Revisiting Shirley Clarke's 1967 'Portrait of Jason'
FILM At a moment when gay people and gay rights have never been more prominent — from the escalating numbers of states and countries permitting gay marriage to the controversy over Olympics-hosting Russia's murky new anti-gay legislation — it's hard to imagine the climate in which Portrait of Jason premiered in late 1967. The "new permissiveness" was just beginning to impact American cinema; soon there would be a small vogue of mainstream films addressing homosexuality in one way or another. But they would mostly be condescending, tragic, hostile and/or grotesquely comedic — you could argue there wasn't a truly sympathetic Hollywood feature about a non-stereotypical gay relationship until 1982's Making Love. (Which flopped, despite all publicity, and encouraged no imitations.)
Today it's a common complaint that them perverts are too damn omnipresent in the news, on TV, everywhere — their heightened public profile somehow violating the "rights" of others to ignore or hate on them. But nearly half a century ago, Shirley Clarke's documentary "portrait" of one rather flaming real-life personality — not just gay, but African American, too — seemed unprecedentedly exotic. No less than then-Supreme God of All Cinema (and supremely heterosexual) Ingmar Bergman called it "the most extraordinary film I've ever seen in my life ... absolutely fascinating." He probably found mankind's first moon landing two years later less startling.
The latest in Milestone Films' "Project Shirley" series of restored Clarke re-releases, Portrait of Jason can't be experienced that way now. Any surviving exoticism is now related to the subject's defining a certain pre-Stonewall camp persona, and the movie's reflecting a 1960s cinema vérité style of which its director was a major proponent. Perhaps influenced by fellow New Yorker Andy Warhol's early films, the setup couldn't be simpler: instead of staring at the Empire State Building or somebody sleeping for X number of hours, we spend 12 hours in the company of Jason Holliday, née Aaron Payne. (He explains someone named Sabu in San Francisco during his "three, four, five years" there "was changing people's names to suit their personality," adding "San Francisco is a place to be created, believe me.")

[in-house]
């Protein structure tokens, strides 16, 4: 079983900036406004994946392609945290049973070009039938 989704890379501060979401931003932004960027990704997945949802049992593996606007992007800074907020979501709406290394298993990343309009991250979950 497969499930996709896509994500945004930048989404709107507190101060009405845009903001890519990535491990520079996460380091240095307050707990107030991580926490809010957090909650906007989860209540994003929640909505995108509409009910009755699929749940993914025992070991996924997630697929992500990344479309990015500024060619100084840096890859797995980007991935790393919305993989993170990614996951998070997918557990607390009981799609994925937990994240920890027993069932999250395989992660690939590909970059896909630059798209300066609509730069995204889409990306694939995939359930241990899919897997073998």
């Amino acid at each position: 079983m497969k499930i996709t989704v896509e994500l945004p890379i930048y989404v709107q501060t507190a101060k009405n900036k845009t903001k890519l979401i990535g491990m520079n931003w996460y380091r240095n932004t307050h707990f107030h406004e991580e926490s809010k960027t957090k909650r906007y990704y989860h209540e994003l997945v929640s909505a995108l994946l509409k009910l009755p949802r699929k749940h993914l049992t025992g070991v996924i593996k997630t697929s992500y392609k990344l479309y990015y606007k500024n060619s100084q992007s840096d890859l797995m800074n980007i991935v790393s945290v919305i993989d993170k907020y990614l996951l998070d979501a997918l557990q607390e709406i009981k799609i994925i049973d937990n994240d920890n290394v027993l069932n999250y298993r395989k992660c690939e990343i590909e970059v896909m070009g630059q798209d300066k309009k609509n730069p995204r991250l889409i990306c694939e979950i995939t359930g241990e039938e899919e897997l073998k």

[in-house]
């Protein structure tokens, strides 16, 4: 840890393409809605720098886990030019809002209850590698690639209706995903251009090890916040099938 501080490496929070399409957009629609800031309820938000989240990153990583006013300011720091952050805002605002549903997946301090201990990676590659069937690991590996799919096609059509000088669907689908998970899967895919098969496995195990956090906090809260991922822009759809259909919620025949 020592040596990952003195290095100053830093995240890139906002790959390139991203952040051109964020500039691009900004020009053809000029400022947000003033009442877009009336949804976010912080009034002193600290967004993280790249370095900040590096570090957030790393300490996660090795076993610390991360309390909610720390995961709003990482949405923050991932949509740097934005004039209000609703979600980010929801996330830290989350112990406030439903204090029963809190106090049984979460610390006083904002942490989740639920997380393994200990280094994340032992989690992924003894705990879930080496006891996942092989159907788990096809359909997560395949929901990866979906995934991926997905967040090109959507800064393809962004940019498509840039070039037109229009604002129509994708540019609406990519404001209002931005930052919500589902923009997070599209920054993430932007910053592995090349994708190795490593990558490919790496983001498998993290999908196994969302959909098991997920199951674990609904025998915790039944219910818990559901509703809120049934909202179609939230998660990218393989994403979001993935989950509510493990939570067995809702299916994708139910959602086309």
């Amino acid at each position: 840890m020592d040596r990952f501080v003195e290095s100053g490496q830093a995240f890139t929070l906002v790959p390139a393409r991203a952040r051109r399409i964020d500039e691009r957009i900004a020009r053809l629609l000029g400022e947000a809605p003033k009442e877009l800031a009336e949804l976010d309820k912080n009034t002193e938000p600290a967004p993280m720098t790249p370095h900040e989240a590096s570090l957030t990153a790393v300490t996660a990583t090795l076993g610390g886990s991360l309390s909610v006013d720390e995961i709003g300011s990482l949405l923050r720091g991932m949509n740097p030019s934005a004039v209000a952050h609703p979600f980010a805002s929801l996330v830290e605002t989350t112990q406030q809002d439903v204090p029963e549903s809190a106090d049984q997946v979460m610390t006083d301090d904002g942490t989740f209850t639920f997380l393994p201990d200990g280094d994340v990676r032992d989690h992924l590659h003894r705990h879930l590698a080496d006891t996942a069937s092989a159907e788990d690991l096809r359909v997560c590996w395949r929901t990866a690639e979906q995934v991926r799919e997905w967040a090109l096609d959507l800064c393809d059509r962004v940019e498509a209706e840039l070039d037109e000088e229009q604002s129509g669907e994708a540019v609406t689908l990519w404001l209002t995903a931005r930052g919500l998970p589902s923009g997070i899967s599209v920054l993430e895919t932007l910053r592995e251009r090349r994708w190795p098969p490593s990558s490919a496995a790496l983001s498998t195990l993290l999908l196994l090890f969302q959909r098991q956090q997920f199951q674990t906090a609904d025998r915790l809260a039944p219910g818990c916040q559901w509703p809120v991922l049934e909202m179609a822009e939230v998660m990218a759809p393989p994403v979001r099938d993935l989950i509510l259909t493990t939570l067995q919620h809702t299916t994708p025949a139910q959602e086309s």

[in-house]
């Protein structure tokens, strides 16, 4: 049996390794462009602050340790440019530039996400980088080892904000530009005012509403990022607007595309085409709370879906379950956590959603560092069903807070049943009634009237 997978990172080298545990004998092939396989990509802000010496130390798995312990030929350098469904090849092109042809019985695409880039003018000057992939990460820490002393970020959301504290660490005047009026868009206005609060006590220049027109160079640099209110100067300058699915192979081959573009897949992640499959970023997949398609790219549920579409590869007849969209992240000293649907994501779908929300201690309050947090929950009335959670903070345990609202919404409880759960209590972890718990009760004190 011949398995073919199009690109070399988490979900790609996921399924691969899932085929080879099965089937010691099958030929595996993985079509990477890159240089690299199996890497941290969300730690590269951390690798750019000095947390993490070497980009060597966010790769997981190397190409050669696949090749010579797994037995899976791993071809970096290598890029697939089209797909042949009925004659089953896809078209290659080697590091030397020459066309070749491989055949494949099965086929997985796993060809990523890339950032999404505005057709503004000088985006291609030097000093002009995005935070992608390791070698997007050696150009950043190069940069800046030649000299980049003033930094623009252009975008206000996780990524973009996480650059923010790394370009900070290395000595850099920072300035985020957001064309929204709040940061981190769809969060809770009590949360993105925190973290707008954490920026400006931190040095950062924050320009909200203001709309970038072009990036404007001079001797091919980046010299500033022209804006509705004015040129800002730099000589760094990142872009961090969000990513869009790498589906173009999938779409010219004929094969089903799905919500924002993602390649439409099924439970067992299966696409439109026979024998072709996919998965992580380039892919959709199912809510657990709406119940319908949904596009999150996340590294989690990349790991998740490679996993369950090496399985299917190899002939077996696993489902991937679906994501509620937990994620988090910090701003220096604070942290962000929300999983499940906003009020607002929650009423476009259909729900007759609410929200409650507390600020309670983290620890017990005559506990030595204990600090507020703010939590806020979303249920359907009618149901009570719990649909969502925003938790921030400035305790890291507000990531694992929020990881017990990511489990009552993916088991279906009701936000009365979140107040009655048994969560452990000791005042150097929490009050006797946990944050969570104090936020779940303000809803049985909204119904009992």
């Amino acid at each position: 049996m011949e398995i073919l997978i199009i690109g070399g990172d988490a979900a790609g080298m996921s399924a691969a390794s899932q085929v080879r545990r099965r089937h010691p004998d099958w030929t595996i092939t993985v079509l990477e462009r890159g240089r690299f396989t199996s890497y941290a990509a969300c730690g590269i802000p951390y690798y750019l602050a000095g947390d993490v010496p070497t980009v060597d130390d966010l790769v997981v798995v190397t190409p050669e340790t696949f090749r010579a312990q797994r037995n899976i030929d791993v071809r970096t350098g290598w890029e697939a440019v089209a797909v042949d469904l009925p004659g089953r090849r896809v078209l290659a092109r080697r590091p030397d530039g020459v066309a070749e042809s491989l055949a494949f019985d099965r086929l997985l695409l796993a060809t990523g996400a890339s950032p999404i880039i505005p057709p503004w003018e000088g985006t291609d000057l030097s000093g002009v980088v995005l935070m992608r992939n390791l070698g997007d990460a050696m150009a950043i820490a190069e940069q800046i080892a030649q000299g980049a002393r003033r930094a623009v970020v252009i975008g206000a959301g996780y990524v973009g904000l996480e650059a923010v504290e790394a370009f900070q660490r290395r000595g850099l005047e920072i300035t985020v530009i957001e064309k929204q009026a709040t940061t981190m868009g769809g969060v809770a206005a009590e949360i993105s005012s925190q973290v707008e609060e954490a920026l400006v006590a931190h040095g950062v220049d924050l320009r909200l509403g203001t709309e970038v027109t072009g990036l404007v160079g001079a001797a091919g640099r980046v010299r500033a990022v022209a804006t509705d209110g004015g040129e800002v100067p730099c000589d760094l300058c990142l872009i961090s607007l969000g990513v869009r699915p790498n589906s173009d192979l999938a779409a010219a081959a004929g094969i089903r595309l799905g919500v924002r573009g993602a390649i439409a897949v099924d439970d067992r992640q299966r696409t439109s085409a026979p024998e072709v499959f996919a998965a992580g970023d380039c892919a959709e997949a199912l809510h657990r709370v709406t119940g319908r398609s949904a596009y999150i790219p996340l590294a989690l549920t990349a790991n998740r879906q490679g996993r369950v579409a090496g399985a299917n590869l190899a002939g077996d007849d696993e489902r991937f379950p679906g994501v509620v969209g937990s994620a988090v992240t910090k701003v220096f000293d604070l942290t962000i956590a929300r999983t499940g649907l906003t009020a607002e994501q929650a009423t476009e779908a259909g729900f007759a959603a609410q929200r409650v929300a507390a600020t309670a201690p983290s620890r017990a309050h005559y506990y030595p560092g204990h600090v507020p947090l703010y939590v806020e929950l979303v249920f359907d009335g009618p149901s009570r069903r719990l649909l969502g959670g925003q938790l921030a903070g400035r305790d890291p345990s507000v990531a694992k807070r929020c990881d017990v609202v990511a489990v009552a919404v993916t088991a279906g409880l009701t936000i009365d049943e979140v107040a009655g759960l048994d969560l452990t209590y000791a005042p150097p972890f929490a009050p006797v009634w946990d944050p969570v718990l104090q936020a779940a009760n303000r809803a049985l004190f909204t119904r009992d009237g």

Or rather Clarke and her then-partner, actor Carl Lee, spend those hours — from 9 pm to 9 am — with Jason, while we get a 107-minute distillation. Nattily attired, waving a cigarette around while downing an epic lineup of cocktails, Jason is a natural performer who relishes this filmic showcase as "my moment." No matter what, he says, he will now "have one beautiful something that is my own."
At first Clarke and Lee simply let him riff, prompting him to speak calculated outrages they've probably already heard. ("What do you do for a living, Jason?" "I'm a ... I'm a stone whore. And I'm not ashamed of it.") He seems to be trying out material for a nightclub act that's part Lenny Bruce, part snap diva. "I guess I'm a male bitch, because I have a tendency to go around and unglue people. I've spent so much of my time bein' sexy I haven't gotten anything else done. I've been balling from Maine to Mexico." He shares anecdotes of working as a "houseboy" for rich white women during his in SF; he dons ladies' hats and a feather boa to do imitations of Scarlett O'Hara, Miss Prissy, Katharine Hepburn, and Carmen Jones.
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